Obviously, our system of justice is an adversarial process. So the defense gets to say "it's legal" and here is why we think so. And then your attorney would say, "It's not legal and here are our experts who say so, here is the evidence, here is the written statute saying it's illegal, here is the court document where the doctor was criminally convicted for violating said statute, etc" And then the jury decides who is right. Every attorney on this website can give you examples of juries rendering ridiculous, illogical verdicts despite the provided evidence.
The court instructs the jury as to the law, usually including the prescribed method (process, sequence) of analysis and the required standard (quantity, quality) of proof. In some states, the juries hear the instructions of law orally from the bench. In others, they are also provided a written copy of the court's instructions for use during deliberations.
Juries make bad calls all of the time. Every case I ever lost was for that exact reason. The remedy is to timely appeal if there are legal grounds that are likely to succeed, and to roll with the punches if there are not. Our system of justice promises a day in court for those who hang in and hold out for that. But the system does not promise a correct result, only the opportunity to try for one.
My responses to questions on Avvo are never intended as legal advice and must not be relied upon as legal advice. I give legal advice only in the course of an attorney-client relationship. Exchange of information through Avvo's Questions forum does not establish an attorney-client relationship with me. That relationship is established only by individual consultation and execution of a written agreement for legal services.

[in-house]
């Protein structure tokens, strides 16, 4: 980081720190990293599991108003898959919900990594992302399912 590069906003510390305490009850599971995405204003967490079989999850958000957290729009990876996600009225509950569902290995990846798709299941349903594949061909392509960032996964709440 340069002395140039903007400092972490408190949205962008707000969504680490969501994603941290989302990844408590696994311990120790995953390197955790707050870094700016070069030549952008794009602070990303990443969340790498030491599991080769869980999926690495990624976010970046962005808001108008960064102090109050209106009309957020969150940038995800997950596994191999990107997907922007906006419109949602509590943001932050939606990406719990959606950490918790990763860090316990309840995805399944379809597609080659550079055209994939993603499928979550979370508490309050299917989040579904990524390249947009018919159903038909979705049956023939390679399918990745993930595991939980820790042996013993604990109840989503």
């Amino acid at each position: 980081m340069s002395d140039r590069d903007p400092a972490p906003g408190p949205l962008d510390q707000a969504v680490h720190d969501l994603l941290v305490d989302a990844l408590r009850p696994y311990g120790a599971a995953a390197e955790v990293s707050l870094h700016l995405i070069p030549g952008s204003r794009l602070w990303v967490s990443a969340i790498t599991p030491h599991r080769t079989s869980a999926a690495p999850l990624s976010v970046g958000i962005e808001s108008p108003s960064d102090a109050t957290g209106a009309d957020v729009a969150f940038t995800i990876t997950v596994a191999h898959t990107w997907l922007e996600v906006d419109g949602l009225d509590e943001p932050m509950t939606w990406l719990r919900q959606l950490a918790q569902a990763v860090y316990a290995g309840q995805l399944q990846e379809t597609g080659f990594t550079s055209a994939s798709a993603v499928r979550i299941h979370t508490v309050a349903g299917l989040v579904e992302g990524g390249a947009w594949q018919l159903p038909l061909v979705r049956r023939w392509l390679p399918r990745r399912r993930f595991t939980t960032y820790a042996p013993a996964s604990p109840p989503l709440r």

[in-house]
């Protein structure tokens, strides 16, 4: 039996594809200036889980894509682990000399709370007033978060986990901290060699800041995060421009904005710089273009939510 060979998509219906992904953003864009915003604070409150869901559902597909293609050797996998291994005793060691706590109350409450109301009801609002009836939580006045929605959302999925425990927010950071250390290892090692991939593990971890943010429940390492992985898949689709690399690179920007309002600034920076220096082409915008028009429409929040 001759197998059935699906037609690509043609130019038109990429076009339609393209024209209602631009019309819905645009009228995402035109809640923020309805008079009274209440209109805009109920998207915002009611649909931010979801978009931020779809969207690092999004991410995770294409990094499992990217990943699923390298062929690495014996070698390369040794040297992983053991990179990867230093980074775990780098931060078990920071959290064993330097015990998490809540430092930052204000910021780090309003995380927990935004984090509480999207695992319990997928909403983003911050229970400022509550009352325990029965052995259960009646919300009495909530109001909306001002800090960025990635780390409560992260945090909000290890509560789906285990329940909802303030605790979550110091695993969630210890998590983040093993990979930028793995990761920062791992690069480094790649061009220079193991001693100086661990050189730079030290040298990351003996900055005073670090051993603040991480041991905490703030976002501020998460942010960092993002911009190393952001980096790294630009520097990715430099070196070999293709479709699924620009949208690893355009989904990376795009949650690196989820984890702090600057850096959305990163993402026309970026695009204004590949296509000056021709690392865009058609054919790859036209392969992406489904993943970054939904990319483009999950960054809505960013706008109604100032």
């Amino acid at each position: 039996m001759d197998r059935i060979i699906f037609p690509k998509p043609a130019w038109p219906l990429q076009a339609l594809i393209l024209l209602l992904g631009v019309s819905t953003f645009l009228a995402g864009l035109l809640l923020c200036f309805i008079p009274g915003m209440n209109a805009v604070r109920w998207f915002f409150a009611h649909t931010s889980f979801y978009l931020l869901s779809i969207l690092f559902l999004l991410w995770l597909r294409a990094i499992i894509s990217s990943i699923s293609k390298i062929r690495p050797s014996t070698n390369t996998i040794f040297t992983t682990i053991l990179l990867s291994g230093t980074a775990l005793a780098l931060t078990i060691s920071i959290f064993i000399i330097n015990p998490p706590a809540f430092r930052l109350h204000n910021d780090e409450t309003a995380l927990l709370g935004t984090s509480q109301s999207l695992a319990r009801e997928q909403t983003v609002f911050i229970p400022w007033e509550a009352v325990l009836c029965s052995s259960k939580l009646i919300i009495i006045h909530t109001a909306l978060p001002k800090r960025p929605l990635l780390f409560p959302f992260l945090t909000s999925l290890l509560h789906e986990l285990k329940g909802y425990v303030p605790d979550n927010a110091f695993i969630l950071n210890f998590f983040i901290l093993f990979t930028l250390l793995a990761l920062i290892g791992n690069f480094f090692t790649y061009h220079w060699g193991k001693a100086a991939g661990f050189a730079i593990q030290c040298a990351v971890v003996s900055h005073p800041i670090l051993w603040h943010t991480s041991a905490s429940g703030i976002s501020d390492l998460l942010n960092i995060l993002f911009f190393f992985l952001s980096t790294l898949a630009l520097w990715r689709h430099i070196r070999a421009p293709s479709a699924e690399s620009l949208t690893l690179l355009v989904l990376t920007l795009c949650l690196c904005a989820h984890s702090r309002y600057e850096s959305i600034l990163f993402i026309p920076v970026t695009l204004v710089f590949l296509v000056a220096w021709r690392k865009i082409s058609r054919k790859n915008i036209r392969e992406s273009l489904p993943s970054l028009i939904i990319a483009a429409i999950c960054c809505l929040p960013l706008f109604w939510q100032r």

It is hard to know from the information you provided what persuaded the jury - for example we don't know what your damages were. However, it sounds like they may have had difficulty establishing a connection between his admitted use of the misbranded medical product and your injuries. Violation of a statute can be evidence of negligence but the rule in many jurisdictions is the jury can find that it isn't negligence. That sounds like the case here. In order for a plaintiff to prevail on the issue, the jury would have to find that violaton of the statute was, in fact, negligence and then find that the negligence directly caused the harm alleged. It sounds like they didn't get past the first part of the equation.
The answer to this question is for informational purposes only and is expressly not legal advice. This information is not intended to create, and receipt of it does not constitute, a lawyer-client relationship. Readers should not act upon this without seeking advice from professional advisers. http://stevensonlynch.com/
Sign up to receive a 3-part series of useful information and advice about personal injury law.